City-Centre graffiti project helps ARTiculate positive mental health message
A graffiti project is just one element in a series of arts-led initiatives helping to create a dialogue around positive mental health and wellbeing at Extern, a city-centre charity which offers help and support to marginalised young people.
The organisation is one of 15 to have received funding in January as part of ARTiculate, a new three-year £600,000 programme funded by the Arts Council of Northern Ireland National Lottery funds and the Public Health Agency (PHA), which uses artists and the arts to give a voice to issues affecting young people.
Working with young people aged 11-25 Extern are now offering opportunities to take part in a range of arts based projects digital media, mixed media workshops, and the creation of artworks to celebrate life, thanks to funding received through the ARTiculate programme. The One-Stop-Shop sessions take place within Extern’s youth space on Queens Street in Belfast City Centre. The drop-in centre offers a safe recreational place for young people to come together and experience the arts, with specialist onsite counselling staff and resources available to further support the emotional health and wellbeing needs of the young people involved.
Youth worker Christopher Deconink is coordinating the project: “This project came about as a direct result of feedback from focus groups about what facilities and resources the young people would like to see in their new youth space. The young people have been working with artists on a range of projects, part of which has involved creating artworks to display within this building to really make it their own. Our team are actively participating in projects alongside the young people, encouraging trust, offering support, and giving them the opportunity to just have fun.”
Lorraine Calderwood, ARTiculate Programme Manager, Arts Council of Northern Ireland, commented: “The positive links between engagement in the arts and wellbeing are firmly established. Working together with the Public Health Agency, we are supporting a diverse range of projects that open up opportunities for young people to engage in the arts and the many benefits that brings, such as promoting self-expression, and developing self-confidence and self-motivation.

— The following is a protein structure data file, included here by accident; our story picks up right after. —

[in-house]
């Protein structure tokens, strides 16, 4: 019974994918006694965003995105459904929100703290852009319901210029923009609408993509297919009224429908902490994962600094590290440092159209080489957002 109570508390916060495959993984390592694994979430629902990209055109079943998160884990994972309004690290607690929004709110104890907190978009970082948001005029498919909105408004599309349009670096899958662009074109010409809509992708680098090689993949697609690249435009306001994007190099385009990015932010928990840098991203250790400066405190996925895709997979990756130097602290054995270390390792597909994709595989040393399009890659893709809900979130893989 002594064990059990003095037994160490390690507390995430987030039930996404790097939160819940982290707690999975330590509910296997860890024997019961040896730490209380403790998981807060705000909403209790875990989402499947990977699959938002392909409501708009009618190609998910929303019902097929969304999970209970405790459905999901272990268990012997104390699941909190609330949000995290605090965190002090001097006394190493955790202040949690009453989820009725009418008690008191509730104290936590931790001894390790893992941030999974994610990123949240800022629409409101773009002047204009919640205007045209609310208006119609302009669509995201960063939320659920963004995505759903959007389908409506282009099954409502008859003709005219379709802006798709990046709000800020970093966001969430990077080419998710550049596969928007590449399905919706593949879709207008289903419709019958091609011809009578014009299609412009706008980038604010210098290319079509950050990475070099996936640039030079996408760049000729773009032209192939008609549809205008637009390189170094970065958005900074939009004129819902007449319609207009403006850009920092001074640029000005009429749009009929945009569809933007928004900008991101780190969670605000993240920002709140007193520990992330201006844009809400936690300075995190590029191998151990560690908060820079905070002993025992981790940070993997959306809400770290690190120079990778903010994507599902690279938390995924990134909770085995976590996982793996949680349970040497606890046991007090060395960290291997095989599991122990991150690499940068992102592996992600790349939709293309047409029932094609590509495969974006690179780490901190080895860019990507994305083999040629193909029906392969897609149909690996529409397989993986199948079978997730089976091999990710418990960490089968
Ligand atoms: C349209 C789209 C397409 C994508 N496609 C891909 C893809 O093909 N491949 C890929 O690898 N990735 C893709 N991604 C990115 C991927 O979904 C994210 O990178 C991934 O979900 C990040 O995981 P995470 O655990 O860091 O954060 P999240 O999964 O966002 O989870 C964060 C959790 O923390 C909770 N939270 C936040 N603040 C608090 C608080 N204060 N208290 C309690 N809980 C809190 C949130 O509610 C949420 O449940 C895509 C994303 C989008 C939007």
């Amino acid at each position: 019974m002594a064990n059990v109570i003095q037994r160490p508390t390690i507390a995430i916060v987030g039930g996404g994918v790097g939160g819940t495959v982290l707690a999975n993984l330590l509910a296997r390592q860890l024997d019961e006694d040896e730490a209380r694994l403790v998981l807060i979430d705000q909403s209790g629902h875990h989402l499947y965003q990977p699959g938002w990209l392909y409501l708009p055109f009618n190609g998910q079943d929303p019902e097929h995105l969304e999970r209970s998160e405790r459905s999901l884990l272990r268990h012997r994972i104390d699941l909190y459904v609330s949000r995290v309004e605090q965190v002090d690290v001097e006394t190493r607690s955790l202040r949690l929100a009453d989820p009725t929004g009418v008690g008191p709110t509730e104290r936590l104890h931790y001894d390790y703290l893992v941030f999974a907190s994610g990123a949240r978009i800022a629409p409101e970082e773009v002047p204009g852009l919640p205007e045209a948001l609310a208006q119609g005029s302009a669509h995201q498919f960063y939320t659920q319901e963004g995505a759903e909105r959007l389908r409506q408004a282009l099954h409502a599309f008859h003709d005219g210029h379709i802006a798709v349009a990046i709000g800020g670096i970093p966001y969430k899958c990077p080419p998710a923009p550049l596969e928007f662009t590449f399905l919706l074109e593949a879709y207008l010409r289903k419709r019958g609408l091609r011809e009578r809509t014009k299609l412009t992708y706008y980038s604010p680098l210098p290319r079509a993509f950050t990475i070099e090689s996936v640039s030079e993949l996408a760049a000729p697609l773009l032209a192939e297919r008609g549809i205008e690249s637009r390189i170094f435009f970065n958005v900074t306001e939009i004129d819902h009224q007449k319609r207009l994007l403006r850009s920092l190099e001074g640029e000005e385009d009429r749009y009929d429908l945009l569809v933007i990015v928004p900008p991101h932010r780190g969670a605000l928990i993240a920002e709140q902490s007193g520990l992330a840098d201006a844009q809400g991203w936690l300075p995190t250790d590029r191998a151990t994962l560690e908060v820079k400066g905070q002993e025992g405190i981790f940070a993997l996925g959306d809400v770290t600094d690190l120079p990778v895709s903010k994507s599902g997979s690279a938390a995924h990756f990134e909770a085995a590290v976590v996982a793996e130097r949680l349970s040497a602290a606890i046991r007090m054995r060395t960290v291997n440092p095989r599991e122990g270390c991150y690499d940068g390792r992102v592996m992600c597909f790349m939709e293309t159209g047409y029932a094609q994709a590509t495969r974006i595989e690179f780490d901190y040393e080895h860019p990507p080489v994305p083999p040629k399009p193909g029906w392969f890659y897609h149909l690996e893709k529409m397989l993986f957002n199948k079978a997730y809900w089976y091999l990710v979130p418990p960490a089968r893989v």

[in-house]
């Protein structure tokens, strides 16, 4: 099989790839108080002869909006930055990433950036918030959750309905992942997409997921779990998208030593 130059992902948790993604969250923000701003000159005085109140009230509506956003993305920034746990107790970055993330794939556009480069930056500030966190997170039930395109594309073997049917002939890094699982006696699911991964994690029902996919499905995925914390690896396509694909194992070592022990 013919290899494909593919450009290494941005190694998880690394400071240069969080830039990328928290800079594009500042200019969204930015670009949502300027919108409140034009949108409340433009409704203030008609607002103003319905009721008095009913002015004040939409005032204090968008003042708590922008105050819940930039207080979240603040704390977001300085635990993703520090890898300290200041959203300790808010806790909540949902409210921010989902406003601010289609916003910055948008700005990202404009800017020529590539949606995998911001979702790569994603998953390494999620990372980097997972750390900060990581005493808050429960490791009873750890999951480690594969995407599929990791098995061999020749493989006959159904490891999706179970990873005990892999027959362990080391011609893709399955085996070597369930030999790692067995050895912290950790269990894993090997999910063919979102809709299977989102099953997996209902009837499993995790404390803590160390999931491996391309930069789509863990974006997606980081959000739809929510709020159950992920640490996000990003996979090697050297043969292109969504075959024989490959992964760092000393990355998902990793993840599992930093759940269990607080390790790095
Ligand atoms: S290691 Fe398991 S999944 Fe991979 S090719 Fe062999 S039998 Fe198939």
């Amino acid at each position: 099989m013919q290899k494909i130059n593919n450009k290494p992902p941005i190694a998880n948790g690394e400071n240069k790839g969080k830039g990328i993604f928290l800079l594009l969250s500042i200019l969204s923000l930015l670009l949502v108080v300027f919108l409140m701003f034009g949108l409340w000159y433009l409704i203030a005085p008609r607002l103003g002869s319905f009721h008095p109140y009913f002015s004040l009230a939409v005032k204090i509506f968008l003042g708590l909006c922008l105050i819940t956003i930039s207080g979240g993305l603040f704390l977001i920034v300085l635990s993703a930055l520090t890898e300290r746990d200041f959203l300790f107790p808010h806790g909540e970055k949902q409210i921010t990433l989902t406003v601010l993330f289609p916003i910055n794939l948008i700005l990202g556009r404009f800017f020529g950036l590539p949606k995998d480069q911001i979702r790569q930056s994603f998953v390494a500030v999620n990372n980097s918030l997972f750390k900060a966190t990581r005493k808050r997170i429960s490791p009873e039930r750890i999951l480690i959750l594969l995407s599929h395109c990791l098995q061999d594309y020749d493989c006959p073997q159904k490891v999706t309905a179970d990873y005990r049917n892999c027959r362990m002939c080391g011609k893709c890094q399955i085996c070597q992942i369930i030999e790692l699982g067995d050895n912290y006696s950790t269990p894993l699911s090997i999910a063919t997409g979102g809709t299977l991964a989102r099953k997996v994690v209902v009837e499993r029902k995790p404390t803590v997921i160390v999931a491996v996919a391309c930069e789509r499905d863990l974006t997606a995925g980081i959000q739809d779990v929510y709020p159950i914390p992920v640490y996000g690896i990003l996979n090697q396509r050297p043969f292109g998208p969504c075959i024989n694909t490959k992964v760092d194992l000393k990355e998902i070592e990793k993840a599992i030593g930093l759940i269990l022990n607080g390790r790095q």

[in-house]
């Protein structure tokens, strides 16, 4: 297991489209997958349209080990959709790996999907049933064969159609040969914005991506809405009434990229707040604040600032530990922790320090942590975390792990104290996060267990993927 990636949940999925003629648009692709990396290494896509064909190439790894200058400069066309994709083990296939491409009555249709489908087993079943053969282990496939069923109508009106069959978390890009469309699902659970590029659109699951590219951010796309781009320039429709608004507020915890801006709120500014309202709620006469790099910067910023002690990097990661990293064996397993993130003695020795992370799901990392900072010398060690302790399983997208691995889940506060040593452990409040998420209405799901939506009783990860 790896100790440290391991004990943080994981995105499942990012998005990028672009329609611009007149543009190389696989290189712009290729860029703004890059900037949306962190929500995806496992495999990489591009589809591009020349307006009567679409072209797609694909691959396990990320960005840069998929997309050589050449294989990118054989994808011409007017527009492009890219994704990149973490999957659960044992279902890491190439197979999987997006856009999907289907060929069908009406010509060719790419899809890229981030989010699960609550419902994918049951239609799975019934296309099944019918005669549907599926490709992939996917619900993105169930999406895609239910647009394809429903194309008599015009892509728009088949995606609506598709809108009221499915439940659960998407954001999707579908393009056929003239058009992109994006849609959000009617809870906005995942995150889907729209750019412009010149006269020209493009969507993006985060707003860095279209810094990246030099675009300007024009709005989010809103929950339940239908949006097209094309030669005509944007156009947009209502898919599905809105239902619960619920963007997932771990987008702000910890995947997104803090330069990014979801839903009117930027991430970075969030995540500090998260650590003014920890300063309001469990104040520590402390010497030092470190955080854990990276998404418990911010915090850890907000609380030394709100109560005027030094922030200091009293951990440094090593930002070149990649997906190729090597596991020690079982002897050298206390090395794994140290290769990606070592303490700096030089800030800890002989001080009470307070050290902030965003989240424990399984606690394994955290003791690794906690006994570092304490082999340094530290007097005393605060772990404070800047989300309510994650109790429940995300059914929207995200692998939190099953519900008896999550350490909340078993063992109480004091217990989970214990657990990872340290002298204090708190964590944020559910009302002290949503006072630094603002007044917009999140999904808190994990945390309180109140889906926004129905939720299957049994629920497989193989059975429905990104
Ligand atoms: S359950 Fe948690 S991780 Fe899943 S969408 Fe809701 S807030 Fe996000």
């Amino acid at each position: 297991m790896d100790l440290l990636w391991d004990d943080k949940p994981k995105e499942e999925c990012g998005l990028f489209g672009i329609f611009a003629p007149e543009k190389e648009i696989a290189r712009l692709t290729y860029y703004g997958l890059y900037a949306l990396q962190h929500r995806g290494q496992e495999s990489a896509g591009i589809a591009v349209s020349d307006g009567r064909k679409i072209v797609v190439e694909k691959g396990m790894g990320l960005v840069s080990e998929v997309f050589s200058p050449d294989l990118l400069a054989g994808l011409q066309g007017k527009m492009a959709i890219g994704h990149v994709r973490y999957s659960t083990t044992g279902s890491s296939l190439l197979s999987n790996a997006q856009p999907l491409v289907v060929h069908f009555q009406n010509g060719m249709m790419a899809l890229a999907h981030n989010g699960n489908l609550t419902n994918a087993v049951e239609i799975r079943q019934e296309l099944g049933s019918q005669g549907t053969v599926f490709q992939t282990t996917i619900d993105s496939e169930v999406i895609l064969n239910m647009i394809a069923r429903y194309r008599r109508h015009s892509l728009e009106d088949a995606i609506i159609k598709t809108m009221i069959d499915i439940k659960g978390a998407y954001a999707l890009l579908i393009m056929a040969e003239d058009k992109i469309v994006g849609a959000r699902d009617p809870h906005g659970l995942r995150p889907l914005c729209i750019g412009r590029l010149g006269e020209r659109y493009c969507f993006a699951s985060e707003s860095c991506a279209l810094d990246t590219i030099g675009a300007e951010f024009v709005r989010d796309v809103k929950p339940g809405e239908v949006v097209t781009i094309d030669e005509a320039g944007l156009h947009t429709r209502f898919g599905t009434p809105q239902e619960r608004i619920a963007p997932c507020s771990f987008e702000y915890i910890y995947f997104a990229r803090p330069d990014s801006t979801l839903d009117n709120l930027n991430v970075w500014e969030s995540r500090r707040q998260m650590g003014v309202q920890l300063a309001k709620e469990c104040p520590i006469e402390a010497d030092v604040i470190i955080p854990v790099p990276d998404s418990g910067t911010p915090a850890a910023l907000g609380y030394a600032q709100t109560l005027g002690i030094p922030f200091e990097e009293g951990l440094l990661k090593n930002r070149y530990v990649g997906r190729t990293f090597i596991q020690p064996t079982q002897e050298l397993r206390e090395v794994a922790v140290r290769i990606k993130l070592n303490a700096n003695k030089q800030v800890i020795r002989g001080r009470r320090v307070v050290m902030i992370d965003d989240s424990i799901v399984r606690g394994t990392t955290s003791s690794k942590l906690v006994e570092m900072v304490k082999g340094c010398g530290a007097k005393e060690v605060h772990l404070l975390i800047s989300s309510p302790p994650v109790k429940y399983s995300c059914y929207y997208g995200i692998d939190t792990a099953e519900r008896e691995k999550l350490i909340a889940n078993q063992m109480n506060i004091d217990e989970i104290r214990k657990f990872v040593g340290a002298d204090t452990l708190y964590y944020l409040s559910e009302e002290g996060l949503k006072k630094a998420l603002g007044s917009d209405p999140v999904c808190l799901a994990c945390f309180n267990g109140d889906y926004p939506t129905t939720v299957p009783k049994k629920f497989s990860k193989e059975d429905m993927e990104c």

“Extern’s One Stop Shop is a fantastic example of a project that is helping young people to come together and learn new creative and communicative skills to articulate their story.”
Séamus Mullen, Head of Health and Social Wellbeing Improvement (Belfast and South Eastern) with PHA, said: “This programme is a great example of how arts can be used in an innovative way to give a voice to young people and encourage help-seeking behaviour. The PHA recognise the positive impact that the arts can play in improving the mental health and wellbeing of our young people. The young people involved benefit in a number of ways such as making new friends, learning new skills, gaining confidence in their abilities. They also learn about the mental health support that is available.”
The first 15 organisations to be awarded funding through the ARTiculate programme were announced in January. The programme will run over three years and it is anticipated that approximately 35 projects will benefit from funding. The programme is delivered by artists and arts organisations working in partnership with youth and community organisations linked to the PHA across a range of health improvement themes.